Wednesday, March 31, 2010

Our Trip to and From Morro Bay

We always go to Morro Bay or any event on the coast the day before because it's about a 3 1/2 hour drive. Could be shorter, but we have to make a couple of stops--has something to do with age.

This time, hubby took me out to breakfast in Porterville. Then we headed to McDonald's and picked up a large cup of our favorite flavored iced-coffee, me vanilla, hubby caramel.

We take the short cut which means we drive past Corcoran Prison (formidable) and then turn on a farm road until we get to Utica Ave., which is also a two-lane farm road with nothing much to see except flat farmlands until we reach Highway 5. We get on it for a short 2 miles to 41. (We often make a stop there before traveling on.) Then we go west on 41 to where it connects with the next highway that leads to the Paso Robles and Highway 101. The wildflowers were spectacular--bright orange poppies, blue lupine, wild mustard and the hills were green. We didn't stop, so my photo was taken through the car window--hence the cracked pavement in the front. I'm not much of a photographer and the colors are nowhere near as vivid as they actually were.

But coming and going the scenery was spectacular.


Tuesday, March 30, 2010

More About Sunday's Booksigning

When I first got up to talk, I took a photo of the audience, then I asked who knew how to use the camera on an iPhone and a lady in the front row raised her hand. I gave her my iPhone and asked her to take a photo.

I only brought three books to sell because there were six authors speaking who also had books to sell. I brought Dispel the Mist, No Sanctuary and An Axe to Grind.

I told a little bit about my writing background and something about the two series. Because I thought it such a great review, I read the first couple of paragraphs that Mason Canyon wrote about An Axe go Grind. Afterwards, I answered questions.

When all the questions had been answered, I stepped outside to the table where my books were on display and several folks came and picked one up and asked for a personalization. (I'd already signed them all.)

Then the next person gave their presentation.

This was an extremely well-run author event--I give my congratulations to Sue, Karen and Victoria and the other members of the Central Coast Sisters in Crime. I'm a member too and I go to many of the events they hold over in the Morro Bay and San Luis Obispo area. (Hubby and I love it there.)

I sold 16 books which is wonderful for a two hour event with five other authors.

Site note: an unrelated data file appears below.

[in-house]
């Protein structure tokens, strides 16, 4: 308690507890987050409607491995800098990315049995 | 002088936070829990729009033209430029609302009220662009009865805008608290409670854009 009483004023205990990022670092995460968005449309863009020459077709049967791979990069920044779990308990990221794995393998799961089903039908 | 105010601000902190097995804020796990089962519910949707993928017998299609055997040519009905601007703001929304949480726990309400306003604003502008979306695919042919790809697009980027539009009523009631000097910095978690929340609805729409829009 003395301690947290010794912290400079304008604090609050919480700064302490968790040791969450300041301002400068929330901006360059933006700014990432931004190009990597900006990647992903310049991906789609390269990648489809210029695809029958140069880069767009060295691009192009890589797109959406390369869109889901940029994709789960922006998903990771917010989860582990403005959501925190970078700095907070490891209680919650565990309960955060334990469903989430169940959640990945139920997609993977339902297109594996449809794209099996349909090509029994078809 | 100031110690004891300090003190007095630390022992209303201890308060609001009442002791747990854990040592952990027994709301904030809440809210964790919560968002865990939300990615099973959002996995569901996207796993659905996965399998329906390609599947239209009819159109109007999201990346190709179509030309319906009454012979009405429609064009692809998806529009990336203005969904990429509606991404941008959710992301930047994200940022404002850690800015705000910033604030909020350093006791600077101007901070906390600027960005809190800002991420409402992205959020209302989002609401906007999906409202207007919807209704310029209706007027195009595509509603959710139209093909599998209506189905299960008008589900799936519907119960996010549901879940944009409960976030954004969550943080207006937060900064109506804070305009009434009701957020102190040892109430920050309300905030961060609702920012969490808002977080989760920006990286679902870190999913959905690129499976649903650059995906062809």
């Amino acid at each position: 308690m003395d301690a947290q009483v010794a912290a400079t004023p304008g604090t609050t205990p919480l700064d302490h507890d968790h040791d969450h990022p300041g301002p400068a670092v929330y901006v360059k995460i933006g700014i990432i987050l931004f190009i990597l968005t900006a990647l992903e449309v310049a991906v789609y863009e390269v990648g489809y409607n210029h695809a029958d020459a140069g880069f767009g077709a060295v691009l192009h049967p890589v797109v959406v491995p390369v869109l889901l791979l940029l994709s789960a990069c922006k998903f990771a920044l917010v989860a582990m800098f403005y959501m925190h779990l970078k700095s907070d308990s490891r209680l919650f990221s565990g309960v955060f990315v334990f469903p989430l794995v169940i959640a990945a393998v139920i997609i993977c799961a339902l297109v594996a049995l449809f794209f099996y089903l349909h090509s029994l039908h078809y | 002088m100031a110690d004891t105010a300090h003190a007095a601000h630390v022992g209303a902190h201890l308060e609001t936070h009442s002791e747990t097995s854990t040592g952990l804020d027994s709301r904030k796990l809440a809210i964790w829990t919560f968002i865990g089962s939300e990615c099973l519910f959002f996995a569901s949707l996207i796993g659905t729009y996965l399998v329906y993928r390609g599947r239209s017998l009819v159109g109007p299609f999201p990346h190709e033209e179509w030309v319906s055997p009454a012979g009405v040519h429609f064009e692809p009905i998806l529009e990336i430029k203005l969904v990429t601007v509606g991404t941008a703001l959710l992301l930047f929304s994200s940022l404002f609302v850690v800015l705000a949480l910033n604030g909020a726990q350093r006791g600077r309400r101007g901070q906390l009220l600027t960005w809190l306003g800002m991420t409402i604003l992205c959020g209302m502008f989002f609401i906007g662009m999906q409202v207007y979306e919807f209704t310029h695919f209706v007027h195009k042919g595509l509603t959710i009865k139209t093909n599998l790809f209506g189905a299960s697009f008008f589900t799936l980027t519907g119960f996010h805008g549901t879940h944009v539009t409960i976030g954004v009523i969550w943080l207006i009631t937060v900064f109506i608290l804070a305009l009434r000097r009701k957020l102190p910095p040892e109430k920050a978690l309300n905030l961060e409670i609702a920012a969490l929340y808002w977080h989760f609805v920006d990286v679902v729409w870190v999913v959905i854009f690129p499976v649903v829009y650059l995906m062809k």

Tomorrow, I'll tell more about our trip there and back.


Monday, March 29, 2010

Book Signing at Coalesce Bookstore in Morro Bay

Victoria Heckman is the author in the Hawaiian dress, the other author with her in the other photo is Karen Kavanaugh, and Sue McGinty is the other author. The other photo is of the gorgeous patio garden.

The book signing Sunday at the Coalesce Bookstore in Morro Bay was a huge success. The little chapel in the patio garden behind the store was packed with people during the entire event.

Part of the success was due to the bookstore staff who did a marvelous job of promoting: great newspaper coverage and posters in the store. The store itself is wonderful. Tiny, but packed with books, both new and used. Down a flight of stairs in back and you step into the most gorgeous garden.

We had our books on display in the garden. Inside the chapel that they use for weddings and all sorts of events, the bookstore had already set up tables for coffee and tea which they provided, plus two bottles of wine. We six authors and other members of the Central Coast chapter of Sisters in Crime brought finger food and desserts.

Each author had a time to speak and immediately afterward the audience was encouraged to go outside to look (and buy) the author's books on display in the garden. Then everyone was called back in for the next speaker. So folks ate and drank all through the event--and they bought books.

I sold 16 books which is terrific for a three hour event with 6 other authors.

More about this tomorrow with a few more pictures.


Sunday, March 28, 2010

An Axe to Grind Review Snippets

So far all the reviews for An Axe to Grind have been fantastic.

Probably the most heartwarming comments came from a friend who bought my book, then put on Facebook that very same day that she'd already finished reading it and loved it.

One of the best beginning of a review was this:

“I loved this book from the first few pages! Nothing like a good decapitation to get the vibes and imagination rolling!..." Jen's Book Talk.

Or how about this one:

"Who ever thought reading about a decapitated corpse couldn’t be funny hasn’t read, An Axe To Grind, by F.M. Meredith..." She went on to say However, author F.M. Meredith has found a way to write a gripping murder mystery while including enough light-hearted moments..." Mason Canyon, Thoughts in Progress.

This four star review from Cafe of Dreams ended this way, "Author F.M. Meredith has a delightful and wonderful writing style and voice that will instantly click with readers male or female. Her writing is in-depth and really speaks of police procedure research, making her story even more authentic and enjoyable. While reading, I found myself utterly hooked and unable to place the book aside, without yearning to return. The flow of the story is smooth, believable and just plain excellent."

And what author wouldn't be thrilled by this from Rundpenne, "...However, An Axe To Grind is far more than a mystery, it is a story about the families of the Rocky Bluff Police Department and how their work affects their personal lives and how their personal lives affect their work. Meredith has created an absolutely delightful cast of characters for her novel. From levelheaded to quirky and from demure to downright scary, Meredith takes the reader to Rocky Bluff and makes the reader feel as though the characters are quite real."